What is most fascinating about this film, besides politeness that gives way to subtle displays of emotions and then emotional outbursts, is how both Liu (the lover, played by Feng Ling) and Lu (her husband, played by Xu Cai-gen) do what they do out of love for Qiao Yu-e (Lisa Lu). When Liu visits, the normally frugal Lu buys the best crabs for him. Only later do we realize that he does this because he fears losing his wife to her lover.
We also get a sense of the rivalry between China and Taiwan when the tour guide on a bus filled with returnees points out how new and modern Shanghai is, even reporting how one of the buildings in the city is taller than Taipei 101, while the bureaucracy of China is revealed in a very funny episode in which Lu and Yu-e try to annul their marriage, only to find out that they need to get married again in order to get the proper documentation before they can divorce. What’s also interesting is that this film mentions the Cultural Revolution.
There are two incredibly powerful scenes in the film, one of which occurs in an excellent long shot, in which Liu, Lu, and Yu-e sit around a table and sing old Chinese songs. The second one occurs near the end of the film, when the returnees must go back to Taiwan. We then skip ahead one year to see what has changed, but I’m not sure if this part was necessary, even if it parallels the granddaughter’s boyfriend going to America for two years and saying he’ll be back with Liu fleeing to Taiwan and saying he’ll take Yu-e with him. 4 out of 5
Friday, May 27th
Volunteer: Production Crew Neptune Theatre 9-2 (signed out at noon)
I worked with Amy again (and Holden, who is the director of operations), along with many other volunteers. Our job was to remove the folding chairs in the theater and replace them with theater seats loaned to us from the Sundance Film Festival. They were all on a truck, so we had to first unload them from the truck (2-4 seats on a wooden board), put each group of seats on a dolly, wheel it into the theater, and unload it. Each step took two people to do. I pulled a back muscle unloading one of them at the point where it had to be taken off the dolly temporarily to clear the step.
Once all of the seats were unloaded, they then had to be cleaned with towels and buckets of warm water. When the water got too cloudy, one of us would take it up to the men’s or women’s restroom, dump out the water, and refill them. While trying to refill them in the sinks, despite the fact that they didn’t quite fit under the nozzles, a guy told me and another volunteer about the hoses that we could use under the sinks. That made the job a lot easier.
Once the seats were clean, we then had to arrange them so that they provided enough legroom and aisle space. Also, some of the seats were raised up higher than others, so those seats had to go in the back. It was during this move that someone said, “Nobody put seats in this corner,” referring to an area where we needed some space. Amy responded by saying, “Nobody puts Baby in the corner.” Since I was the only one to laugh at that, she turned to me and said, “Thank you for laughing,” and gave me a hi-five.
While this shifting was going on, I got to say hello to Molly again, and met Spencer, who made his name easy to remember by saying that it rhymed with “fencer.” We also talked about the sound issues and how they should put in some curtains to soak up some of the sound, though that issue may have been fixed, according to someone who saw a movie there yesterday.
Our final task was to sit in the seats (with really tall people sitting in front of short people) in order to make sure that everyone could see. Once a bunch of us (including me) had done this several times, we were allowed to leave and pick up our vouchers — two hours early. The good news? We got triple vouchers. Most of the movies I saw the second week of SIFF were due to the vouchers I got during this one shift.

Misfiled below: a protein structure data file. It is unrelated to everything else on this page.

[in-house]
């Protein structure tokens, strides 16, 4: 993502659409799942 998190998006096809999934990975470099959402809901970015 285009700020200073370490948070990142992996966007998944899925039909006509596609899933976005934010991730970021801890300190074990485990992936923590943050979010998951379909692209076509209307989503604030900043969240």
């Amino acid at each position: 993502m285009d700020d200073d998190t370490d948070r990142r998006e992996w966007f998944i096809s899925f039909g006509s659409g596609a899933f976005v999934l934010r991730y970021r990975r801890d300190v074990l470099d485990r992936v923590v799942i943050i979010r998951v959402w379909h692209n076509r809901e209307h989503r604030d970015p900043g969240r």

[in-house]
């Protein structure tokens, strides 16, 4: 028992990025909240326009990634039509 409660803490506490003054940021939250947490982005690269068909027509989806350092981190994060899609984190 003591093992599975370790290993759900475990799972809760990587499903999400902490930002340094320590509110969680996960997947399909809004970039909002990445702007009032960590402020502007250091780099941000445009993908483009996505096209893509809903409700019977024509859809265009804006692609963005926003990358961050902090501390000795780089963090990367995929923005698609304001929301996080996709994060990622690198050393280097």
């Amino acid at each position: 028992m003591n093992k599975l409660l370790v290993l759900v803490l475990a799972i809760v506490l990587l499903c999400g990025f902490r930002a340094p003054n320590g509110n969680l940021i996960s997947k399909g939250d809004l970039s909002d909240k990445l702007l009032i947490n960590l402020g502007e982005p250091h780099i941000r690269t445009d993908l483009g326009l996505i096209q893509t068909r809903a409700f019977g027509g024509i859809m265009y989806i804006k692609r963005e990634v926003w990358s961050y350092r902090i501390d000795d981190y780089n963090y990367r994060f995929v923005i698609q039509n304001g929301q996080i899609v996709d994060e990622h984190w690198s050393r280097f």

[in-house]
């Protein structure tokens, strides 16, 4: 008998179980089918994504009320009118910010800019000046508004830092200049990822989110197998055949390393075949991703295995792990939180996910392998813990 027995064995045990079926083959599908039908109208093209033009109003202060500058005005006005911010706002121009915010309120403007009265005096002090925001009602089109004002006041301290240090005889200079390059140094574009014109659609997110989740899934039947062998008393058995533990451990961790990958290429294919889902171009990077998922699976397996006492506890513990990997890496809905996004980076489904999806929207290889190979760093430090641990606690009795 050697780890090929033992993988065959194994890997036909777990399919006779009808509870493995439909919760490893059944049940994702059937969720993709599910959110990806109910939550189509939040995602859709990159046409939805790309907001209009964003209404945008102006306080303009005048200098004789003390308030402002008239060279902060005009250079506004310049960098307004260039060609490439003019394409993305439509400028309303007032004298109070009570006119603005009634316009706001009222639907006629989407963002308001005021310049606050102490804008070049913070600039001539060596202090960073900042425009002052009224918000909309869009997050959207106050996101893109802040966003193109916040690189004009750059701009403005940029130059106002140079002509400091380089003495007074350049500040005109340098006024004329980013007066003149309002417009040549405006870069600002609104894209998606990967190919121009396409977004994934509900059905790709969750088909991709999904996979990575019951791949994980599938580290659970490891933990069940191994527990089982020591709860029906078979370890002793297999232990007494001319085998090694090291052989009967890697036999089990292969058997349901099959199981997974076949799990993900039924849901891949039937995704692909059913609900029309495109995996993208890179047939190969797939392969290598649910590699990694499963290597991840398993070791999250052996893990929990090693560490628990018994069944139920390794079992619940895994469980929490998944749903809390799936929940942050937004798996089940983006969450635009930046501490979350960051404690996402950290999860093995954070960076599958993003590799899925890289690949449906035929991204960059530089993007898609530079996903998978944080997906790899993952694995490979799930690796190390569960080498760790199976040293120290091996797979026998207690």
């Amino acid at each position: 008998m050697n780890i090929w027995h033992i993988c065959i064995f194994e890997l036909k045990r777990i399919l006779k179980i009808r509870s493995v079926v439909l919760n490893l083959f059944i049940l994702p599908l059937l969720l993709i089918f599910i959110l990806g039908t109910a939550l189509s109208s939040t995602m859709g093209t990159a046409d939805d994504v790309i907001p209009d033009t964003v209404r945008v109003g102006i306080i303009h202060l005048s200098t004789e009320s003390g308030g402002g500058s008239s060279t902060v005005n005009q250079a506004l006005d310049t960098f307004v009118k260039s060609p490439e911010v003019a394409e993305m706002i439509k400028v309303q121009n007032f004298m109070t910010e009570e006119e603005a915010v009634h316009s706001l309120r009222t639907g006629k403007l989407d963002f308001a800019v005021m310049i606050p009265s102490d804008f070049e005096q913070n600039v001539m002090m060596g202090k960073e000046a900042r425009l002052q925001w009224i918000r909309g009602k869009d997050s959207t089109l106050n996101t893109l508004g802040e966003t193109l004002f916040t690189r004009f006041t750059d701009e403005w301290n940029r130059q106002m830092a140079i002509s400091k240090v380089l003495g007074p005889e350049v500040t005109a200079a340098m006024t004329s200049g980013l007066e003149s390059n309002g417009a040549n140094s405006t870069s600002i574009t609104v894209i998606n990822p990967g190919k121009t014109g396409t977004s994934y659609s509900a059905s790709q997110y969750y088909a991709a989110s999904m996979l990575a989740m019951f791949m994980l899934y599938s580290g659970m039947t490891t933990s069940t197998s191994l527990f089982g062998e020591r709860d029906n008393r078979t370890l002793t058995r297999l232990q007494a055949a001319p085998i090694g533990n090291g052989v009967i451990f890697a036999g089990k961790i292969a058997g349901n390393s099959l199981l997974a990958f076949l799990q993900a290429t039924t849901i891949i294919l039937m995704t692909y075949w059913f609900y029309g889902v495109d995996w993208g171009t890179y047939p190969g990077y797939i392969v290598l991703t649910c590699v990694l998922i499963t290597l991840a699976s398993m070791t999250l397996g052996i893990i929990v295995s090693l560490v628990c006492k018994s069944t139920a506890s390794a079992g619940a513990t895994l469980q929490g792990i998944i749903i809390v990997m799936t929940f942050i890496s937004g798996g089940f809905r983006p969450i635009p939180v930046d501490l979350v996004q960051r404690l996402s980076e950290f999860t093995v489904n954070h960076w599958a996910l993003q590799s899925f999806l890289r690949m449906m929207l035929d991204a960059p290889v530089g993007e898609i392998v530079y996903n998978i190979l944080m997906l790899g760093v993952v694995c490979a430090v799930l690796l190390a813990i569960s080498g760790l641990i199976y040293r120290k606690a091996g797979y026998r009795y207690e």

Also, while I hadn’t brought my camera with me, I did take photos of the new seats when I saw Detective Dee and the Mystery of the Phantom Flame during week two:
4. Littlerock (USA, 2010: 83 min) Harvard Exit Theatre 9:30 pm
I almost gave a 5 out of 5 for Apart Together, but it fell just short. Littlerock, on the other hand, gave me a 4 out of 5 for most of the film, and then scored the 5 at the end. It also was the first film I went to this year that had a Q&A afterwards.
Winner of the 2011 Independent Spirit Award, the film follows two siblings, Atsuko and Rintaro (which are also the first names of the actor and actress who portray them), who stop in a little town in California called Littlerock en route to San Francisco. Awakened in the night by partying in the room next door, they end up meeting with some of the locals. While Rintaro can speak some English, Atsuko can only speak Japanese (during the film, she reads letters that she writes to their father, from which we understand that his relationship with Rintaro is somewhat strained, and also that he wished for them not to go on this trip). Though she can’t understand what the locals are saying without her brother nearby, she decides to stay in the town and hang out with them while Rintaro continues on to San Francisco, possibly because she has fallen in love with one of the guys she meets (Jordan, played by Brett L. Tinnes). And yet, it’s another guy, Cory (Cory Zacharia, in his first film role), who shows her around the town and wants her to be his girlfriend.
Eventually, the brother comes back, and they head to their second destination, which is a place called Manzanar. And that is when Littlerock changes from being a well-crafted film about two different cultures attempting to understand each other to a great film. By the time the movie has ended, we understand why the two of them are in America, why Atsuko stayed in Littlerock when her brother wanted to leave, why their father didn’t approve of their trip, and how — even when we don’t speak the same language as someone else — we can still understand them. When you watch this film (and you should), notice when the Japanese is subtitled and when it isn’t, and then ask yourself: do you need to subtitles to understand what Atsuko is trying to say? And is it any coincidence that a film about cultural tolerance is named for a place that brings echoes of a similarly named town that became one of the focal points for racial equality in America?